Aztec Architecture: The Impossible City

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Aztec architecture is simple but bold, elegant but powerful, with its mixed colors and symbols that help create a distinctive style. It refers to pre-Columbian architecture of the Aztec civilization. Instead of wrecking the old building that would add on to or built over it the old structure. While Aztec architecture doesn’t have many structures or “buildings” that are too well-known there is some that are still known and visited to this day. Aztecs also built pyramid temples for religion and worldview. Building them was one of the most important architectural duties for an Aztec. The pyramids were believed to represent mountains and fertility. Tenochtitlan, also known as, The Impossible City was a city-state located on an island of Lake …show more content…
But there were many more, such as the private ritual blood-letting, burning of copal (a tree resin), and the music of worship. This Aztec temple represented the Hill of Coatepec, where the Mexica’s believed Huitzilopochtli was born.”
The Aztecs had excellent builders and craftsmen that would use chisels, hard stone and obsidian blades for tools. They would use light volcanic stone extensively, it was strong. It was easy to break and the consistency of the substance with its color was very appealing. The substance was used for roofs and to fill in walls. Most of the materials the Aztecs were to use would be located within in the region they were but some would be acquired through trade.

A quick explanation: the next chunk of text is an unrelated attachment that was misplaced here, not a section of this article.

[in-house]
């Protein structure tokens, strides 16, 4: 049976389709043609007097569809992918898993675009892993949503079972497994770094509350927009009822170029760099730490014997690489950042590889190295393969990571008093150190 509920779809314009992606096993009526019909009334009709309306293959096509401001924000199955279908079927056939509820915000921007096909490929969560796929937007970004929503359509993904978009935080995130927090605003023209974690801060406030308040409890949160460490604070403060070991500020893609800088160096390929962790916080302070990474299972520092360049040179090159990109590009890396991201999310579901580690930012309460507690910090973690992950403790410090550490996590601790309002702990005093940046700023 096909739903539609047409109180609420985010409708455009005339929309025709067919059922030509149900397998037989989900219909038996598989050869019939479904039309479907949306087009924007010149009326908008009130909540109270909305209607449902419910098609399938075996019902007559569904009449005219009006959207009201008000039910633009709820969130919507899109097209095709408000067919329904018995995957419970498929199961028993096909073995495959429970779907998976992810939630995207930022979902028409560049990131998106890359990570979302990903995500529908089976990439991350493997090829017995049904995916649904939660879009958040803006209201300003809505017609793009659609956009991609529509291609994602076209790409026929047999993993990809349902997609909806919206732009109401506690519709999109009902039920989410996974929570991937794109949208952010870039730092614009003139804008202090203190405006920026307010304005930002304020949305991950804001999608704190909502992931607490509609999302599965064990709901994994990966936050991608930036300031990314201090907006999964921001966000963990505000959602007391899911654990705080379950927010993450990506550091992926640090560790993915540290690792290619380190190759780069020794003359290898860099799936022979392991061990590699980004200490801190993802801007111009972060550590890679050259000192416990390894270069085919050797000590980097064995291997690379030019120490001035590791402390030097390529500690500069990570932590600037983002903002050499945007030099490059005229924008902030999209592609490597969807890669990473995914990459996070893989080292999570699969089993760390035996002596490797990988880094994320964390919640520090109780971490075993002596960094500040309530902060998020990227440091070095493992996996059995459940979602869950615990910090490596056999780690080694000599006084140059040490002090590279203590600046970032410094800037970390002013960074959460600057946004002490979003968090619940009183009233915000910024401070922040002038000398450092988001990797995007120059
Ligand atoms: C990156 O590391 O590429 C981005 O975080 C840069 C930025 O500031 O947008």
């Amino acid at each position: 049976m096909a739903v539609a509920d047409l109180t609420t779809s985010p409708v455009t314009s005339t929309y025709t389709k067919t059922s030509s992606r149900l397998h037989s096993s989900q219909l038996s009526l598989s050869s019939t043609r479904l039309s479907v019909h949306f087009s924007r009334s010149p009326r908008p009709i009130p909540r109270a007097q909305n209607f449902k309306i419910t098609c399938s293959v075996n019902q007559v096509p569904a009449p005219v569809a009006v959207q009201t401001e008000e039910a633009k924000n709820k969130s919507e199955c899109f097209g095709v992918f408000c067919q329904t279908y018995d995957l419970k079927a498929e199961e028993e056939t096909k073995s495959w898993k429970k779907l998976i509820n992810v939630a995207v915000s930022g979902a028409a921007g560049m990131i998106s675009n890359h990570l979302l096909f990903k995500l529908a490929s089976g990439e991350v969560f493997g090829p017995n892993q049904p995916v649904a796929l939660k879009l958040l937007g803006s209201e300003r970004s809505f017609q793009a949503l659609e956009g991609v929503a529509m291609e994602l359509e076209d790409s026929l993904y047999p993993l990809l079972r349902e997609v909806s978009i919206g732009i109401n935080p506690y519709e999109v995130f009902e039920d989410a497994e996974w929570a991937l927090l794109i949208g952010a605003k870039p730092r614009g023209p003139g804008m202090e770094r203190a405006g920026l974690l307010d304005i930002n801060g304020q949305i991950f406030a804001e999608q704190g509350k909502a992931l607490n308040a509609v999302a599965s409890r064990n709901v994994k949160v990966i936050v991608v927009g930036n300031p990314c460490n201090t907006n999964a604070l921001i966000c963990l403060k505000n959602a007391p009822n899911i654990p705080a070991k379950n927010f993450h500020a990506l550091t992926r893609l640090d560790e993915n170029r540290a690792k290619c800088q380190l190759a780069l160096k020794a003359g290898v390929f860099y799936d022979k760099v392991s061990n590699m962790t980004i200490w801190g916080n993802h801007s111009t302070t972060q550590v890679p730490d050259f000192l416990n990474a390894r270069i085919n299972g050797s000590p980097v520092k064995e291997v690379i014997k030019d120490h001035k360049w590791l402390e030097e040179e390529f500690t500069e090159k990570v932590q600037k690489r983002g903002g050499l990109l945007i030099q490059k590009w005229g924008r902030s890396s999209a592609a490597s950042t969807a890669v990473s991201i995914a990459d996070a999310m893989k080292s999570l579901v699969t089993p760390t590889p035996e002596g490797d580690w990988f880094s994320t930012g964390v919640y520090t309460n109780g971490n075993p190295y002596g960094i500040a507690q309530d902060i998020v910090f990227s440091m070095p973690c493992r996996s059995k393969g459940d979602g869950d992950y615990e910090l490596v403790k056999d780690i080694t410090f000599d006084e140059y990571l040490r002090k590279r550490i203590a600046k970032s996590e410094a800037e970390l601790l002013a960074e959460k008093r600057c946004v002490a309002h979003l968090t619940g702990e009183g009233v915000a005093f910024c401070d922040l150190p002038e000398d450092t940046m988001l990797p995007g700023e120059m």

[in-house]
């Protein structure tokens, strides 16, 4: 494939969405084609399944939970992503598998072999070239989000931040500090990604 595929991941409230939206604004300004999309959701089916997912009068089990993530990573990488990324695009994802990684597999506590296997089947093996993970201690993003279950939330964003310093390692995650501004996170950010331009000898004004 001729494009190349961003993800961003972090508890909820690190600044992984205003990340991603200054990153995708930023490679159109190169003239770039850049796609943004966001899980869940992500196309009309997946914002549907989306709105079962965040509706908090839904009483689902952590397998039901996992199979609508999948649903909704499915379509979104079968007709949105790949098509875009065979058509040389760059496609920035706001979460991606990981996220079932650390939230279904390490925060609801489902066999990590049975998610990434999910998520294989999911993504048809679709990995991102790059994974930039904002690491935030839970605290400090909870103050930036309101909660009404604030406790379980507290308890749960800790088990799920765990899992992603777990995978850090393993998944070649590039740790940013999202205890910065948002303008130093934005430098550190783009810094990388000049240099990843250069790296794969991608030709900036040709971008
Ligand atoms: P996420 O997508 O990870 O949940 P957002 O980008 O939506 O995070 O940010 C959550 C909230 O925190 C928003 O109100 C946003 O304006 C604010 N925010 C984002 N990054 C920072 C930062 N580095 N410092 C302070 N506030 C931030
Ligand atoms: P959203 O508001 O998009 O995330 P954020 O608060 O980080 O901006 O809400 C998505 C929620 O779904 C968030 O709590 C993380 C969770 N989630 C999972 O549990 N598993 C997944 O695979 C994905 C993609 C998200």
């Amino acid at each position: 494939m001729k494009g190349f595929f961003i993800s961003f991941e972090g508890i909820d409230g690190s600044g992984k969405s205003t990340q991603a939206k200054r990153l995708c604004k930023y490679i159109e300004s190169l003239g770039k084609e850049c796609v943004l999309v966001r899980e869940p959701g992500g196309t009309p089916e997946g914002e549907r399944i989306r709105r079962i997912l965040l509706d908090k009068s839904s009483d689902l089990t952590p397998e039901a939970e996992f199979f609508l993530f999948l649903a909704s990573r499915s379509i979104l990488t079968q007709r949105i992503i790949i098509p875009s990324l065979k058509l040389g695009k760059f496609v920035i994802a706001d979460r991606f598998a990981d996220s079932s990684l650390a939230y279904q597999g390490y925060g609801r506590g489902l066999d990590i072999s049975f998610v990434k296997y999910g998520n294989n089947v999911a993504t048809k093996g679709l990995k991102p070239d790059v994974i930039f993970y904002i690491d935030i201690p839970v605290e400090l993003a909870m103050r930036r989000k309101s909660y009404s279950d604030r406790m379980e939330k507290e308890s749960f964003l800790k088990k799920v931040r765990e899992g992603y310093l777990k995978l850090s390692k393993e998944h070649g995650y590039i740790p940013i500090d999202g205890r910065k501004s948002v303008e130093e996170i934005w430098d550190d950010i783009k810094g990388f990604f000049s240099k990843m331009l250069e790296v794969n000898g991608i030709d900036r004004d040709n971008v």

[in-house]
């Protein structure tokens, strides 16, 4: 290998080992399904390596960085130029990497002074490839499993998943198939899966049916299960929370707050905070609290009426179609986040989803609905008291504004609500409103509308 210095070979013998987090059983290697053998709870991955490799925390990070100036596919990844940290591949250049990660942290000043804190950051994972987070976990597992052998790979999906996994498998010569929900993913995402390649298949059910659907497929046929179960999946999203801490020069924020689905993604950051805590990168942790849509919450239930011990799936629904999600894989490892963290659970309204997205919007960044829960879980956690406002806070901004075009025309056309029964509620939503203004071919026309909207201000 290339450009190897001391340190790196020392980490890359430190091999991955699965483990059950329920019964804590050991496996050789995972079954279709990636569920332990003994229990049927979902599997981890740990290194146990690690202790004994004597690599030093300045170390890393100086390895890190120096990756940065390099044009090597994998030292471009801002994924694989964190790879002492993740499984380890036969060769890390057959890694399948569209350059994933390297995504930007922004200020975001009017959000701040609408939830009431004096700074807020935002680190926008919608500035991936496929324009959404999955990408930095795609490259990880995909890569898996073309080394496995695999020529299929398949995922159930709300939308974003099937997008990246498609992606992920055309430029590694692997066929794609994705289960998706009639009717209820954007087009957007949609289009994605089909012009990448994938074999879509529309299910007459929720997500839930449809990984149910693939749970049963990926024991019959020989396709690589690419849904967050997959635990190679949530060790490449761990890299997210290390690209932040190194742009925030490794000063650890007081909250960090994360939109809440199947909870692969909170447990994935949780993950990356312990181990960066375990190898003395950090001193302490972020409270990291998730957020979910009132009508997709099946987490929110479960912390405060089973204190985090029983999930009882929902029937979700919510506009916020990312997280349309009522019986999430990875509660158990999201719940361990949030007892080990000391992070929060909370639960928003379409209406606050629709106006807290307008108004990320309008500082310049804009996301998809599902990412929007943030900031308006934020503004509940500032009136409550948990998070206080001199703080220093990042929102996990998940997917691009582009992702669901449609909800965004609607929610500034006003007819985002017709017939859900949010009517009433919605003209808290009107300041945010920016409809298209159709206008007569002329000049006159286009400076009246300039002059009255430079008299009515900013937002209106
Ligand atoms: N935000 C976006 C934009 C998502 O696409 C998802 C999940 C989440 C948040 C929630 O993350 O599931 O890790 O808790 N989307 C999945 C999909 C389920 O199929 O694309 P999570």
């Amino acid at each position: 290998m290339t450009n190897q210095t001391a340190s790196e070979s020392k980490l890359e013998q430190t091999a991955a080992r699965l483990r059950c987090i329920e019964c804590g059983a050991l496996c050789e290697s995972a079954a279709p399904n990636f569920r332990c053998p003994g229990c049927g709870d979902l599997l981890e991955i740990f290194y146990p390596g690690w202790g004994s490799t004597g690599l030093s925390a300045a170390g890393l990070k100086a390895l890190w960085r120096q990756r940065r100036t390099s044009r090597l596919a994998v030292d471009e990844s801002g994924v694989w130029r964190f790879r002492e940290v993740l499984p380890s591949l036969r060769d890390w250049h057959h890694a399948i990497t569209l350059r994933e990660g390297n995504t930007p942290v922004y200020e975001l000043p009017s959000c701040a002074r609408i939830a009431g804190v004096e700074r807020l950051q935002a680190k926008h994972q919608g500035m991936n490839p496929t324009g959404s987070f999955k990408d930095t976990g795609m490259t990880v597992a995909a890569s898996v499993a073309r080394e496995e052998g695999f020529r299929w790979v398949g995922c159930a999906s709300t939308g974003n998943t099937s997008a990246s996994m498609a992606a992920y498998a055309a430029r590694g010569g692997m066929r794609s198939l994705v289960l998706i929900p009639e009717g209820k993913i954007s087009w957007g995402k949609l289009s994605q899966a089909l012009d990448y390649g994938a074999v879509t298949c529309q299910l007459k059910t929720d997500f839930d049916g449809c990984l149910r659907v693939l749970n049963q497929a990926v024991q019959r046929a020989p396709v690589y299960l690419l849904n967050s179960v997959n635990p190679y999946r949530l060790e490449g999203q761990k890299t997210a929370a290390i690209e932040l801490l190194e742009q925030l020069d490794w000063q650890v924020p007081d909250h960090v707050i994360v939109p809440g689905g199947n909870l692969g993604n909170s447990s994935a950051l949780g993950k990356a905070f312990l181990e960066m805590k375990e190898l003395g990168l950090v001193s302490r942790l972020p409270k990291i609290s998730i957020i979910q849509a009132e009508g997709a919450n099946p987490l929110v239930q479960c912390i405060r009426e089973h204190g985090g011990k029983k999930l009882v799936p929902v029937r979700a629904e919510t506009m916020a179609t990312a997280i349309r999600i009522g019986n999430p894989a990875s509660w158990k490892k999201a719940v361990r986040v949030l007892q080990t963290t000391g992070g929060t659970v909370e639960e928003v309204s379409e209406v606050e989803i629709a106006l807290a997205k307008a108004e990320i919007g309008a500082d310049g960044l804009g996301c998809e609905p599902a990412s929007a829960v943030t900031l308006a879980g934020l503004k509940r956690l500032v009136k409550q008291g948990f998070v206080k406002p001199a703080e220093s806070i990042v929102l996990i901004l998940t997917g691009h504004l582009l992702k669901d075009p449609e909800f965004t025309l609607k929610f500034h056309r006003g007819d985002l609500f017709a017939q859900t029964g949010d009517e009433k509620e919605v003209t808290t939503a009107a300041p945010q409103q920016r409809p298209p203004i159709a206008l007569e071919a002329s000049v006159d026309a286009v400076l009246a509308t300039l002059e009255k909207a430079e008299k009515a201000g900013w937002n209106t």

Also, throughout Mexico Aztecs built elaborate stone structures which they got the designs from the ancestral Pueblos. These structures showed an extensive planned community. The immensity of the planned community had required well organized teams of workers. One of the planned communities is called West Ruin. The West Ruin is the largest known Great House, with approximately 400 rooms and 30 kivas. Kivas are chambers built entirely or partly underground but religious

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